• Replication is paused and resumed

PR 754047: When you upgrade VMware Tools the upgrade might fail because, some Linux distributions periodically delete old files and folders in /tmp. VMware Tools upgrade requires this directory in /tmp for auto upgrades.

PR 766179: ESXi host installed on a server with more than 8 NUMA nodes fails and displays a purple screen.

PR 769677: If you perform a VMotion operation to an ESXi host on which the boot-time option “pageSharing” is disabled, the ESXi host might fail with a purple screen.

Disabling pageSharing severely affects performance of the ESXi host. Because pageSharing should never be disabled, starting with this release, the “pageSharing” configuration option is removed.

PR 773187: On an ESXi host, if you configure the Network I/O Control (NetIOC) to set the Host Limit for Virtual Machine Traffic to a value higher than 2000Mbps, the bandwidth limit is not enforced.

PR 773769: An ESXi host halts and displays a purple diagnostic screen when using Network I/O Control with a Network Adapter that does not support VLAN Offload (KB 2011474).

PR 788962: When an ESXi host encounters a corrupt VMFS volume, VMFS driver might leak memory causing VMFS heap exhaustion. This stops all VMFS operations causing orphaned virtual machines and missing datastores. vMotion operations might not work and attempts to start new virtual machines might fail with errors about missing files and memory exhaustion. This issue might affect all ESXi hosts that share the corrupt LUN and have running virtual machines on that LUN.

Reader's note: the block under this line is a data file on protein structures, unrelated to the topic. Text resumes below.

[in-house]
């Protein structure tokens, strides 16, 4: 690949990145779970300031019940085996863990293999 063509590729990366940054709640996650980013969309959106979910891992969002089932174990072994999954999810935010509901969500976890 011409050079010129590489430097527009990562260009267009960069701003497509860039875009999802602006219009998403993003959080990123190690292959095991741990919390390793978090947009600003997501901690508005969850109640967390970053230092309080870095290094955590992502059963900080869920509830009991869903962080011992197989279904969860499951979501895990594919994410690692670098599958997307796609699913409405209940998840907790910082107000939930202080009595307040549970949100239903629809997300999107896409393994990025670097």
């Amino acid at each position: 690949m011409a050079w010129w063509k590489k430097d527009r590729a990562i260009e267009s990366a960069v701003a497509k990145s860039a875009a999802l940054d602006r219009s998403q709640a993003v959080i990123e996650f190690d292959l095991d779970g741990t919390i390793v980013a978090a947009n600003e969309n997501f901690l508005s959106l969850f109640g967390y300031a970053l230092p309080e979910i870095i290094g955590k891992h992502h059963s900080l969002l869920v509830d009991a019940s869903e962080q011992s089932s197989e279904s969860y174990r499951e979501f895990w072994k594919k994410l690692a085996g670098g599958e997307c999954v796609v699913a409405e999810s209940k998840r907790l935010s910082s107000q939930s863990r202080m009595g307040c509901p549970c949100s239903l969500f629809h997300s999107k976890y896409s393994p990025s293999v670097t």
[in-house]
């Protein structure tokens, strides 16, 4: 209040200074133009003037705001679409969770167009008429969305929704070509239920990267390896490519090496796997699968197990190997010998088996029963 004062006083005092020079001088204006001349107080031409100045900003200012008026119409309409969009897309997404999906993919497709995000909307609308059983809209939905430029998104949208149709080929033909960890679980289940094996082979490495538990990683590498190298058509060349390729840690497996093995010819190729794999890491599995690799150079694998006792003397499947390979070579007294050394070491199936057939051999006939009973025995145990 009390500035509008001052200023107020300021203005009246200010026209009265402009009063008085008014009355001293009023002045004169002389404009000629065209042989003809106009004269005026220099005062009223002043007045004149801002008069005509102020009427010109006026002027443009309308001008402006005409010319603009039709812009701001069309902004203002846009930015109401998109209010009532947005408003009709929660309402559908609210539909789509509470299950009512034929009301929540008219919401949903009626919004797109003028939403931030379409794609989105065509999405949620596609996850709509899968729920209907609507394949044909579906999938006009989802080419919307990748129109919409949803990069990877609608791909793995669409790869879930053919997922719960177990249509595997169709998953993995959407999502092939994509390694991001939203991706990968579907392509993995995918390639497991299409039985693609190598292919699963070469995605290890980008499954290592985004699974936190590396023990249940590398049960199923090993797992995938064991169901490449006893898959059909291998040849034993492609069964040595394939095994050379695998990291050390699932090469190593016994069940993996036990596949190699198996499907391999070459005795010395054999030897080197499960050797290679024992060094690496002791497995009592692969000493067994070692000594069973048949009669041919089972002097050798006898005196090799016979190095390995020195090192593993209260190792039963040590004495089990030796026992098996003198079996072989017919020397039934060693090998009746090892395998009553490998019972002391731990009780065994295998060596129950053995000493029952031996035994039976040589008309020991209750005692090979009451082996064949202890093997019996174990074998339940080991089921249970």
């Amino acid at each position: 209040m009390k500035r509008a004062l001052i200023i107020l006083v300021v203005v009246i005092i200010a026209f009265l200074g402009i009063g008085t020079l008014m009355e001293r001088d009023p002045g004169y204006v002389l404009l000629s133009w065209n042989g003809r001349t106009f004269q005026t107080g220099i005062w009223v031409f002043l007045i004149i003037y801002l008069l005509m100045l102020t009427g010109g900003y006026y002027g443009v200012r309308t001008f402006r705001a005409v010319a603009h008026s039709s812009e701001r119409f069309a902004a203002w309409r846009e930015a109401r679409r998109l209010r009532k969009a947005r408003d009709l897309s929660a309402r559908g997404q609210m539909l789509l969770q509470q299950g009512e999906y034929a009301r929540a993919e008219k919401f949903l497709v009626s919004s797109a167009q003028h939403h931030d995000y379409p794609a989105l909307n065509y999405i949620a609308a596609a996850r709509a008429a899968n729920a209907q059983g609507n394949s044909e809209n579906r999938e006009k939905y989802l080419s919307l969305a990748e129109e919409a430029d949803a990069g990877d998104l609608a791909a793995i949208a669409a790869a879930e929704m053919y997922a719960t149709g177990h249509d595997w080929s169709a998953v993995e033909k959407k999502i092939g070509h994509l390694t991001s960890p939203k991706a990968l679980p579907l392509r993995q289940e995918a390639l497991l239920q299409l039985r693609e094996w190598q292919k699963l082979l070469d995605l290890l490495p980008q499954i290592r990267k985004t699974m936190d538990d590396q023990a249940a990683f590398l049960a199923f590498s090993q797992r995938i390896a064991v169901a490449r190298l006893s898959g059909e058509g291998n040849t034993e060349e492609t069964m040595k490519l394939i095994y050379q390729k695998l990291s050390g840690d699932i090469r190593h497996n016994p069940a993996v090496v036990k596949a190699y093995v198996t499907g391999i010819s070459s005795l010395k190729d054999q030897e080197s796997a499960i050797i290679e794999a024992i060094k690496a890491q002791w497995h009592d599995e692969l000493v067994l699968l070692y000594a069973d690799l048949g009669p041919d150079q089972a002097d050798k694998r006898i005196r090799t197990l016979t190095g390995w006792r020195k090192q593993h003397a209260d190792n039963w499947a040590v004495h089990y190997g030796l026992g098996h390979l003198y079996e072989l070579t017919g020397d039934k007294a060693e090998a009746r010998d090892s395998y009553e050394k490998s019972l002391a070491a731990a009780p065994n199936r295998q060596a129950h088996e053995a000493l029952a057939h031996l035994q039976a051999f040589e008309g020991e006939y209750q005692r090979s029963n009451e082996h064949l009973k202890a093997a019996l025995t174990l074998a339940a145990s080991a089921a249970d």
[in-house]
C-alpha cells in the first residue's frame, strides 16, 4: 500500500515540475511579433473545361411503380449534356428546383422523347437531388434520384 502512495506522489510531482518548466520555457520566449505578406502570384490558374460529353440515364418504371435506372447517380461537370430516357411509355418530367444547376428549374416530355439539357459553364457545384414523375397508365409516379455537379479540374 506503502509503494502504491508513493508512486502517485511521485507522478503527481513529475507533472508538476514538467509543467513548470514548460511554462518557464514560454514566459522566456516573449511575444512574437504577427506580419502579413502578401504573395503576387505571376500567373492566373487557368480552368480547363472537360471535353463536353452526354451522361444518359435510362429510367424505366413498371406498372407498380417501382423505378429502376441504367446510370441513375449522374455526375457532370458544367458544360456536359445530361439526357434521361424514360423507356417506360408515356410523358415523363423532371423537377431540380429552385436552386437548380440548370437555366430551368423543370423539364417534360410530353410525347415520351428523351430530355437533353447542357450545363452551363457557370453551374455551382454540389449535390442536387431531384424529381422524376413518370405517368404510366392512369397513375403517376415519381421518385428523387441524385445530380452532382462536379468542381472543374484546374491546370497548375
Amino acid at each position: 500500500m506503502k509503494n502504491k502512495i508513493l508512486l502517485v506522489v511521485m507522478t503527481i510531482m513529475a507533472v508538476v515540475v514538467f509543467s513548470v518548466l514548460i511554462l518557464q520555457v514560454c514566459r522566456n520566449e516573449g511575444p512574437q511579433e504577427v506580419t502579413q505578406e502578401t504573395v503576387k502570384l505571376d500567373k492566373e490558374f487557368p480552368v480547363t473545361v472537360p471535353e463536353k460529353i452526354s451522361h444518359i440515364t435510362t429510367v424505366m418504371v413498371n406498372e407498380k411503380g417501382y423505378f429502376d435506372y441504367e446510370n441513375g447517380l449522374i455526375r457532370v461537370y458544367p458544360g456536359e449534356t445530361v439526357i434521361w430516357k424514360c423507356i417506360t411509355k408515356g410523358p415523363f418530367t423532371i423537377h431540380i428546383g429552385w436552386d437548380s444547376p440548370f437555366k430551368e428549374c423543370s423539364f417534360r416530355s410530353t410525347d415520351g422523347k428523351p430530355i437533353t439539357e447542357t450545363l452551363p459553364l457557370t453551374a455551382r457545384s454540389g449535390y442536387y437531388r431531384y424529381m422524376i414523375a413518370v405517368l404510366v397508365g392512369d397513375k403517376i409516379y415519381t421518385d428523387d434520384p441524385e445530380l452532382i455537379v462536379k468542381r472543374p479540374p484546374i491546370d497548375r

PR 789483: After you upgrade to ESXi 5.0 from ESXi 4.x, Windows 2000 Terminal Servers might perform poorly. The consoles of these virtual machines might stop responding and their CPU usage show a constant 100%.

PR 789789: ESXi host might fail with a purple screen when a virtual machine connected to VMXNET 2 vNIC is powered on. The purple diagnostic screen displays an error message similar to the following:

0x412261b07ef8:[0x41803b730cf4]Vmxnet2VMKDevTxCoalesceTimeout@vmkernel#nover+0x2b stack: 0x412261b0
0x412261b07f48:[0x41803b76669f]Net_HaltCheck@vmkernel#nover+0xf6 stack: 0x412261b07f98

You might also observe an error message similar to the following written to VMkernel.log:

WARNING: Vmxnet2: 5720: failed to enable port 0x2000069 on vSwitch1: Limit exceeded^[[0m

SOLORI’s Take: Lions, tigers and bears – oh my! In all, I count seven (7) unique PSD bugs (listed in the full KB) along with some rather head-scratching gotchas.  Lots of reasons to keep your vSphere hosts current in this release to be sure… Use Update Manager or start your update journey here…